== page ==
Using Tech to Create Connections
Connecting Teacher and Student
Building connections from one human to another is a vital topic to occupy the thoughts of teachers of God’s Word because God has chosen to communicate his law and gospel from one person to another. So how can teachers of the Word use technology to build connections with the ones who are taught, especially when the learners are decades younger in age?

In the first article of this new series, Pastor Paul Waldschmidt shows us three ways we can use tech to build connections with our students that are worth considering in both remote and traditional educational settings. Note that these suggestions are geared toward middle school students (catechism age), but they have application even in a classroom full of adult learners.

Pastor Paul Waldschmidt, a 1999 Seminary graduate, served for 13 years at St. Mark in Normal, Illinois, before coming to Peace in Hartford, Wisconsin, in 2012. He has served the church-at-large as chairman of the Western Wisconsin District Commission on Adult Discipleship and as a circuit pastor in both the Western Wisconsin and Southeastern Wisconsin Districts. He recently earned an STM in Education with a focus on using technology in Christian Education and, Lord willing, is starting coursework for an M.S. in Educational Administration (Technology Director) this fall.
They never stopped teaching and proclaiming the good news that Jesus is the Messiah. Acts 5:42
Adult Education: Additum
Implementing Active Learning in Your Classroom

Is active learning something you’ve wanted to try or add more into your Bible studies? The University of Michigan’s Center for Research on Learning and Teaching has some useful techniques that may help integrating active learning strategies into your teaching. The article also has a useful question-and-answer section that addresses some of the common barriers to active learning.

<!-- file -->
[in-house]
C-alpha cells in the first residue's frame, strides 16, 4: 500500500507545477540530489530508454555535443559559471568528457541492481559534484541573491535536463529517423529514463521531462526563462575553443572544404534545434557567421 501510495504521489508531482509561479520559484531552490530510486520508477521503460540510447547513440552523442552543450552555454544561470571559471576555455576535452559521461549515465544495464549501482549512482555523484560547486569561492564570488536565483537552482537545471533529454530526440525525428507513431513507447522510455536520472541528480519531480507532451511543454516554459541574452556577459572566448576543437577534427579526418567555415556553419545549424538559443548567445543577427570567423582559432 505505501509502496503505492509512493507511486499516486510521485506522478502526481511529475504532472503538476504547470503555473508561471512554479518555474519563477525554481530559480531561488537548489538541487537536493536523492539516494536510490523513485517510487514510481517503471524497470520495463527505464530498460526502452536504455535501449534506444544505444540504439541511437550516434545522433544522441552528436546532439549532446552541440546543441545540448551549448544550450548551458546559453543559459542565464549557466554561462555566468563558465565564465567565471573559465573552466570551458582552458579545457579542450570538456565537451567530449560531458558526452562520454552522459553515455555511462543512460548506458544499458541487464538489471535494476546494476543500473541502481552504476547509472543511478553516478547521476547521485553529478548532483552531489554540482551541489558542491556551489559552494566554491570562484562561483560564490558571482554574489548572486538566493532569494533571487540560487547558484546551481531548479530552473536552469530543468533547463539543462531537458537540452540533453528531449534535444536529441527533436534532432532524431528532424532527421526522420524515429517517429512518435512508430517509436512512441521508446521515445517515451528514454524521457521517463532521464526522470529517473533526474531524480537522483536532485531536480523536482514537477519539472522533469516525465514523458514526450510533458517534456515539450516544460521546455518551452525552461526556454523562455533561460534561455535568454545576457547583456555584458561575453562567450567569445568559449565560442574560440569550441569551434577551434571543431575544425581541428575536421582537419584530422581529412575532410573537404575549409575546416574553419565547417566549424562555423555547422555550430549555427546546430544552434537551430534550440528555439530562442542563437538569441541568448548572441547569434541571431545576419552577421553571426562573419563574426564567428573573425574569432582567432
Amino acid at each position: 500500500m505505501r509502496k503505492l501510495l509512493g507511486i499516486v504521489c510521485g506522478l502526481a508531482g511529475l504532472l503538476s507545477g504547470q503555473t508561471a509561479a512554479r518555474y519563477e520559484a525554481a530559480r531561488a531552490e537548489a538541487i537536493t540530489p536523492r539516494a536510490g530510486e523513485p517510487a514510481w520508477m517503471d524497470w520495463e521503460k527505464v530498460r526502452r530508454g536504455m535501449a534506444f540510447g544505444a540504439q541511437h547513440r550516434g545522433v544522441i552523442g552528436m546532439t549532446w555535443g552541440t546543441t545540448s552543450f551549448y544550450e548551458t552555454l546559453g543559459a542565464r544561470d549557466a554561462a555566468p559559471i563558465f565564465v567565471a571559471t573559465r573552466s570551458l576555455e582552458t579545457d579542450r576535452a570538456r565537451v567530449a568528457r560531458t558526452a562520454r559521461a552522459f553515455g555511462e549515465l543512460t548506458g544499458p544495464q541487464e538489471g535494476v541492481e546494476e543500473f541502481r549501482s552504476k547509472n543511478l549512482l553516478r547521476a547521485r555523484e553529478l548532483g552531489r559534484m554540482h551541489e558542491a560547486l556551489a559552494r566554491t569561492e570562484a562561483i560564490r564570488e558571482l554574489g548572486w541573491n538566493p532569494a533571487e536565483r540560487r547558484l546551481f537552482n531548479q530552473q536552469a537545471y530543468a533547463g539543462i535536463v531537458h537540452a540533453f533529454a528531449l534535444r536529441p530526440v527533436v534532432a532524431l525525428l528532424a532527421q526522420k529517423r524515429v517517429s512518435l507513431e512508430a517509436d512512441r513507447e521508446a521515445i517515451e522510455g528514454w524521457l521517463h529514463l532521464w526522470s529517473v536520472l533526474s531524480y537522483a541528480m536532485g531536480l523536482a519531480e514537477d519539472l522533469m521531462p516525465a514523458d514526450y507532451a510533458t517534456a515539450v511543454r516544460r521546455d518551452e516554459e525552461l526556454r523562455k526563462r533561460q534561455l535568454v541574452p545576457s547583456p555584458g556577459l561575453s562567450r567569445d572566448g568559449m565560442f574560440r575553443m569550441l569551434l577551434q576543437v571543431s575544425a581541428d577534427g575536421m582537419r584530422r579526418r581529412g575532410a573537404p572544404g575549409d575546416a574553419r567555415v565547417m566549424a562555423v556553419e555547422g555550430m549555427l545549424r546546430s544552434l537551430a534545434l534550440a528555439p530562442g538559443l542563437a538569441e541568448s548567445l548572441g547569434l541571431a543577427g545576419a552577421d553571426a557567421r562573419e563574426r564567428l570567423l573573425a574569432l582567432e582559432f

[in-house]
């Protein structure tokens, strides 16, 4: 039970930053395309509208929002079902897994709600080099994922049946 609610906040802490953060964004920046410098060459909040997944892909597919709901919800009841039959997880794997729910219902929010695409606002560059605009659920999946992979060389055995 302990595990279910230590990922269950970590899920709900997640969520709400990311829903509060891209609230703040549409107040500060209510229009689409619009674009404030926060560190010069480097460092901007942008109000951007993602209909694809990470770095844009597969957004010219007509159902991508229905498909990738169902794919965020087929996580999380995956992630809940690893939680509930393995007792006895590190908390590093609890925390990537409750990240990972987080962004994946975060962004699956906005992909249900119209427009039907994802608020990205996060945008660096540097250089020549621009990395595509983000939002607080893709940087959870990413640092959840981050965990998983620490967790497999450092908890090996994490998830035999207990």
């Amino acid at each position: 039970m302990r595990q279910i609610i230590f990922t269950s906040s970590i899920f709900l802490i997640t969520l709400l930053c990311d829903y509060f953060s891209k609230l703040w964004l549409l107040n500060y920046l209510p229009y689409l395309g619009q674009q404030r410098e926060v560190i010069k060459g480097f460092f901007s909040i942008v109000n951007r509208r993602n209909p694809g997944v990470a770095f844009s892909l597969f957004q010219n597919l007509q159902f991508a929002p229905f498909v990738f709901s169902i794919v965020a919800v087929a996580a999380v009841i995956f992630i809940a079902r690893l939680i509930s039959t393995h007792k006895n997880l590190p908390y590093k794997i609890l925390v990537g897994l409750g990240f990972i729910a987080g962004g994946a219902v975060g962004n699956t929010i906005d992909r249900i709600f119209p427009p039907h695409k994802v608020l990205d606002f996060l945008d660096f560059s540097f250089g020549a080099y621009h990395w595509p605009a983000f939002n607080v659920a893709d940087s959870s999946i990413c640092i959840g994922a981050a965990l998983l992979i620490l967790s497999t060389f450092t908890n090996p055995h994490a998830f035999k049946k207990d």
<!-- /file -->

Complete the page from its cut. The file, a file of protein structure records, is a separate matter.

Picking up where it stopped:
Teaching Toolbox
10 Steps to Getting Started With Active Learning

If you are new to designing active learning Bible studies or have been at it for years, a two-page overview for guidance and a good review can help. Gregory Smith and Cynthia J. Brame at the Center for Teaching at Vanderbilt University have compiled a two-page cheat sheet for getting started with active learning.

Curriculum Connection

People love stories and visuals. Jesus used these as teaching tools for his hearers. Joel Seifert’s eight-lesson study Bible Parables and Word Pictures explores some of the parables and word pictures in the Bible that teach major scriptural truths. Suggested activities at the end of each lesson give ways learners can apply and put into practice what they learned in the lesson. Another feature of the study is that it could be broken down into two four-lesson studies.

Teaching Tip

As you begin to incorporate active learning practices, it’s a good idea to explain to your students why you’re doing so. Talking to your students about their learning not only helps build a supportive classroom environment, but can also help them develop their metacognitive skills (and thus their ability to become independent learners).

- adapted from a quote by Cynthia J. Brame – Vanderbilt University Center for Teaching

 Teach the Word is a collaboration of Northwestern Publishing House,
Wisconsin Lutheran Seminary, and WELS Discipleship.